#CityMatters: Trust Us To Get This Monumentally Wrong!

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There is, in Pune’s theatres these days, a movie called “A Quiet Place”. Critics the world over have acclaimed the movie, saying it breaks new barriers in terms of how it treats the concept of a horror movie.

Meh. Whatever. Here’s some useful trivia about your favourite columnist: he can’t stand horror movies. The music, the suspense, the gore and the screaming are all too much for a man with as refined sensibilities as my maker has afforded me, and I refuse to watch even a single movie from this particular genre.*

But what’s different about this particular movie, apparently, is the fact that it conveys it’s horror through a minimalistic use of sound, as indeed the title itself suggests. But pshaw and pfft to all that, I say.

Why, just a couple of weeks ago, a newspaper managed to fill me with horror with the use of no sound whatsoever.

The article in question, and this brings us to our topic for the day, was about the Pune University Flyover, otherwise known to most Punekars as The Most Idiotic Thing Ever Built (With The Possible Exception of the BRTS).

It has succeeded, since its inauguration in 2007, in generating traffic jams of monolithic proportions, and little else besides. It is unconscionably narrow, frustratingly short, and – let’s just be brutally honest here – utterly pointless.

But what filled me, and possibly everybody else who read that article, with horror was what the government had decided to do about it. They would, said the geniuses put in charge, tear down the damn thing. Now, dear reader, you might be a little confused about why tearing down something that is monumentally stupid should seem like such a horrific idea. Well, sirs and madams, I have my reasons, and they are three in number.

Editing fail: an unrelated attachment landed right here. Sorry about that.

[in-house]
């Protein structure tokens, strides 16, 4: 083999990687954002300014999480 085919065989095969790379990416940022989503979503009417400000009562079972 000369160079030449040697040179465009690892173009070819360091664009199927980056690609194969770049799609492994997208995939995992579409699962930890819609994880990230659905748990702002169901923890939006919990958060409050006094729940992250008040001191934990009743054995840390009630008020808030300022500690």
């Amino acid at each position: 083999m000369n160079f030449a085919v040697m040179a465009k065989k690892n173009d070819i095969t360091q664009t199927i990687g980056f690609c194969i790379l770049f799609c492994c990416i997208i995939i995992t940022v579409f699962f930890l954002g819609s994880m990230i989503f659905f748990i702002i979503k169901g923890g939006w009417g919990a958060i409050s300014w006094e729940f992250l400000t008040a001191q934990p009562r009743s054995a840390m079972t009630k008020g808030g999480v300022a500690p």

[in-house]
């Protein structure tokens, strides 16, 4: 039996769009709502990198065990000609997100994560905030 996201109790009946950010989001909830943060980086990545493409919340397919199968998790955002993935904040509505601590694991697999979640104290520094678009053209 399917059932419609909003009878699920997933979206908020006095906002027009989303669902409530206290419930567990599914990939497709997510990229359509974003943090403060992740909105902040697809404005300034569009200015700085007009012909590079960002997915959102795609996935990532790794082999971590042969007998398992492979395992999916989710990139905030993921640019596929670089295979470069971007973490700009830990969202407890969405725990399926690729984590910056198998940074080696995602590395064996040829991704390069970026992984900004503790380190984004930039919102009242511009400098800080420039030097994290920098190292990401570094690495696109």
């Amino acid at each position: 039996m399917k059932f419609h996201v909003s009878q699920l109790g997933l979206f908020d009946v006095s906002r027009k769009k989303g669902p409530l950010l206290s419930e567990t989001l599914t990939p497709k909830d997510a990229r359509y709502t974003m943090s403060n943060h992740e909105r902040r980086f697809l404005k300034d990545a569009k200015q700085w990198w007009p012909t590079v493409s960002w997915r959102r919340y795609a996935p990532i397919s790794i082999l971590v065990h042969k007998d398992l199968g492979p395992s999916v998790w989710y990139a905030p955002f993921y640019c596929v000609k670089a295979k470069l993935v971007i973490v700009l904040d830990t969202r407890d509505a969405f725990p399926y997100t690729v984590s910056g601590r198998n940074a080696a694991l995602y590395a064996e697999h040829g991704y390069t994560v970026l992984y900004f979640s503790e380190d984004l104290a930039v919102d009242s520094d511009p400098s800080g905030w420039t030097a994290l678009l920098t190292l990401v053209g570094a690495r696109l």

One, the damn thing took the better part of a decade to build. The Pune Municipal Corporation idolizes, and indeed models itself on the slower moving members of the glacier community, but even by their soporific standards this was a project shambolically delayed. I can’t imagine the amount of time they will take to pull it down.

Second, they plan to to start the tearing down festivities in June. You know, the month in which schools and colleges reopen, and the monsoon announces itself. Precisely the month in which you want to tear down a flyover.

And third, and this is what made me want to go and watch the Exorcist instead – they intend to replace the old flyover with THREE new ones.

Not one, not two, but three. Allow me to quote from the article:

“…a vehicular flyover, a separate flyover for high capacity mass transit route (HCMTR) and Hinjewadi-Shivajinagar Metro corridor. Two flyovers will streamline the vehicular movement on university road and Senapati Bapat road towards Aundh, Baner and Pashan”

Once I’d convinced my eyes to take up abode once again in their sockets, I tried to read the paragraph again. A vehicular flyover is an understandable concept, as is a flyover on which the metro will ply. Leave aside the questions of how they will be built and how long it will take – one must be grateful about the fact that the terms are at least in English.

But please help me understand what a high capacity mass transit route (HCMTR) is – I do not have the faintest idea. What worries me even more is that I’m convinced that the PMC is equally clueless.

And so, dear reader, rather than going to E-Square to watch the horror movie, I’d much rather stop at the flyover and stare at it instead. It, and what is about to happen to it, is the greatest horror story ever told.

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#All views expressed in this column are those of the author and Pune365 does not necessarily subscribe to them.

 

Ashish Kulkarni

Ashish Kulkarni

Ashish is a confirmed Punekar, which guarantees eternal undying love for the city, but also mandates an incurable sense of cynicism about it.

He doesn't expect the paradox to be resolved in his lifetime
Ashish Kulkarni

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